On my last night in the city, after a beautiful dinner, I also had my last Italian gelato (for now). I tried the yogurt flavor, which was made with real Italian yogurt. From that last lick of the cone, I told myself that traveling for food was nothing to be ashamed of and if I wanted to go even further from home to try something else, I was free to do it, because it wasn’t going to be an everyday experience.

Oh. My. Groms.

Now back home in the United States, I miss “Gelato Hour.” I miss being able to walk into a shop, survey the flavors, ask for samples and leave with a waffle cone piled high with three different flavors. Although I can always get gelato from my neighborhood grocery, I’m sad to say, it’s just not the same. As far as I’m aware, the local stores don’t stock all of the “weird and unusual,” flavors. Where else would you find black licorice gelato, if not in Italy? I might just make it my next cooking goal to make it myself. We’ll see how this gelato love story unfolds …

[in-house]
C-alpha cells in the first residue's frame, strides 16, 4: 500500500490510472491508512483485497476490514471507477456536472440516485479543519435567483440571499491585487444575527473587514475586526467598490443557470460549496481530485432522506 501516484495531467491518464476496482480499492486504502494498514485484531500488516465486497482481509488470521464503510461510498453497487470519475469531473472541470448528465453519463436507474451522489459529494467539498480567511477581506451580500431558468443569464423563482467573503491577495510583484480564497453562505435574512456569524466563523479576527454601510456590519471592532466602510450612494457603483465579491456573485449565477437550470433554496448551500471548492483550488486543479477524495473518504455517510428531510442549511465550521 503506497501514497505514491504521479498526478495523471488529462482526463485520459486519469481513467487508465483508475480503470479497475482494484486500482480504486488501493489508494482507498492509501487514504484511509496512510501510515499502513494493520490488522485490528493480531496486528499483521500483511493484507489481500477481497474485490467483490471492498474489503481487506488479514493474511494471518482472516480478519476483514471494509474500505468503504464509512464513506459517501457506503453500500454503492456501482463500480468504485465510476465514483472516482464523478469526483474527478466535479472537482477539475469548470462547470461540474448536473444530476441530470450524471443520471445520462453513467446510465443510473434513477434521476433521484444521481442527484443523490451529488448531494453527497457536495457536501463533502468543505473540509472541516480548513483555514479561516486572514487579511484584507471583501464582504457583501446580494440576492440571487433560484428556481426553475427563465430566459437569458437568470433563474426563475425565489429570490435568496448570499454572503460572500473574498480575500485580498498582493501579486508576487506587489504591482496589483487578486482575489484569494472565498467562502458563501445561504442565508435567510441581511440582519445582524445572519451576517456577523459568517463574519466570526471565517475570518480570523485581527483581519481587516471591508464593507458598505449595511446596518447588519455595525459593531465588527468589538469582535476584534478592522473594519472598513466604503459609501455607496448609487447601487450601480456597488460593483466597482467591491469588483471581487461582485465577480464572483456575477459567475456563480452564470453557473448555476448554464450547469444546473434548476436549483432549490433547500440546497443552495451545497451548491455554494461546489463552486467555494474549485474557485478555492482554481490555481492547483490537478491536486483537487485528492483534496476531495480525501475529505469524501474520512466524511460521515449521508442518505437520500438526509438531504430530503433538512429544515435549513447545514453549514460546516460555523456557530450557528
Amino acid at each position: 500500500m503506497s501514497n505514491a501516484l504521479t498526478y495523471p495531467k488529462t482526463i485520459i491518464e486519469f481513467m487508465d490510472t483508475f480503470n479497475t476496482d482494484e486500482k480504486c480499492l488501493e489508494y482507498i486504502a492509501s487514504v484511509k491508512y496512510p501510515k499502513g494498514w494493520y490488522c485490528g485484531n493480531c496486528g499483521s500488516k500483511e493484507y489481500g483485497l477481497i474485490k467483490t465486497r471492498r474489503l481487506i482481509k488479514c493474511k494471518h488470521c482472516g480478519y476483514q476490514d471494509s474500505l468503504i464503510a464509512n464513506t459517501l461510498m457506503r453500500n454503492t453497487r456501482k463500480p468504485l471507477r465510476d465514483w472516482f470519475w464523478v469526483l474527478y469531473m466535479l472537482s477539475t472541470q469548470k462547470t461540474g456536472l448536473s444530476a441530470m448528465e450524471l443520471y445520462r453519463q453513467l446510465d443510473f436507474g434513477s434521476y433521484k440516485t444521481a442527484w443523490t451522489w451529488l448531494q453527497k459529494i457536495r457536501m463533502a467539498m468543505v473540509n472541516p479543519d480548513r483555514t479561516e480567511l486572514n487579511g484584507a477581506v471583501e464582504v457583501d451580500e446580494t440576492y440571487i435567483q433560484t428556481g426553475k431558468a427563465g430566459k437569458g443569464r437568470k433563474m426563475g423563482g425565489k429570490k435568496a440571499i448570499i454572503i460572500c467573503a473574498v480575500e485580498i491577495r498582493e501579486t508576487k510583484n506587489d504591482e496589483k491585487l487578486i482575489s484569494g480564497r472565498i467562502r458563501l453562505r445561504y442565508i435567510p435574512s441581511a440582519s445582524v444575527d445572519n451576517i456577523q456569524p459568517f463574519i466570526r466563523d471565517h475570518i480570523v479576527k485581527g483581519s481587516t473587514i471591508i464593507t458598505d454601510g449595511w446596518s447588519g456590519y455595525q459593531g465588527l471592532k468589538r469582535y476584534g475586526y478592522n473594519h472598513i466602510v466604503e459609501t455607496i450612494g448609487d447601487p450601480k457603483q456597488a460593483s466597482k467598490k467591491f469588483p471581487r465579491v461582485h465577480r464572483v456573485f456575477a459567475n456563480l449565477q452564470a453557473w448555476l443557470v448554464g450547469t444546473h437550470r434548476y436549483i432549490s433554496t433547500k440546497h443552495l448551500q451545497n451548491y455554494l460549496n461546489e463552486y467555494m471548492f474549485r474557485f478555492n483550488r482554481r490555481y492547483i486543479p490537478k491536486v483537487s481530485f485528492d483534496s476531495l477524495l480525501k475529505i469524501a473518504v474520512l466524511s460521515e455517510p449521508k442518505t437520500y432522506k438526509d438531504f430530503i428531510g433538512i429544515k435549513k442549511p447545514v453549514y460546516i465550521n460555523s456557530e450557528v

*Photos by Thy, Kelly McClendon, and Missmeng

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About the author

Kelly McLendon is a freelance journalist and editor based out of Austin, Texas. She is also a yoga instructor and Pilates instructor. She has written for several daily newspapers and magazines, including The Toledo Blade and Pilates Style Magazine. With an interest in writing about healthy food and travel, her work can also be found at her yoga website, Kelly McLendon Yoga.

8 thoughts on “True Gelato Love Stories: 4,000 Miles for Gelato”

  1. Ohh, gelato. Ice cream. In a cone or not. Chocolate. Vanilla. Raspberry. All good reasons to travel. 🙂 I always indulge whenever I see an ice cream/gelato. It allows me to not only have a sugar rush but also sit down and enjoy my surroundings.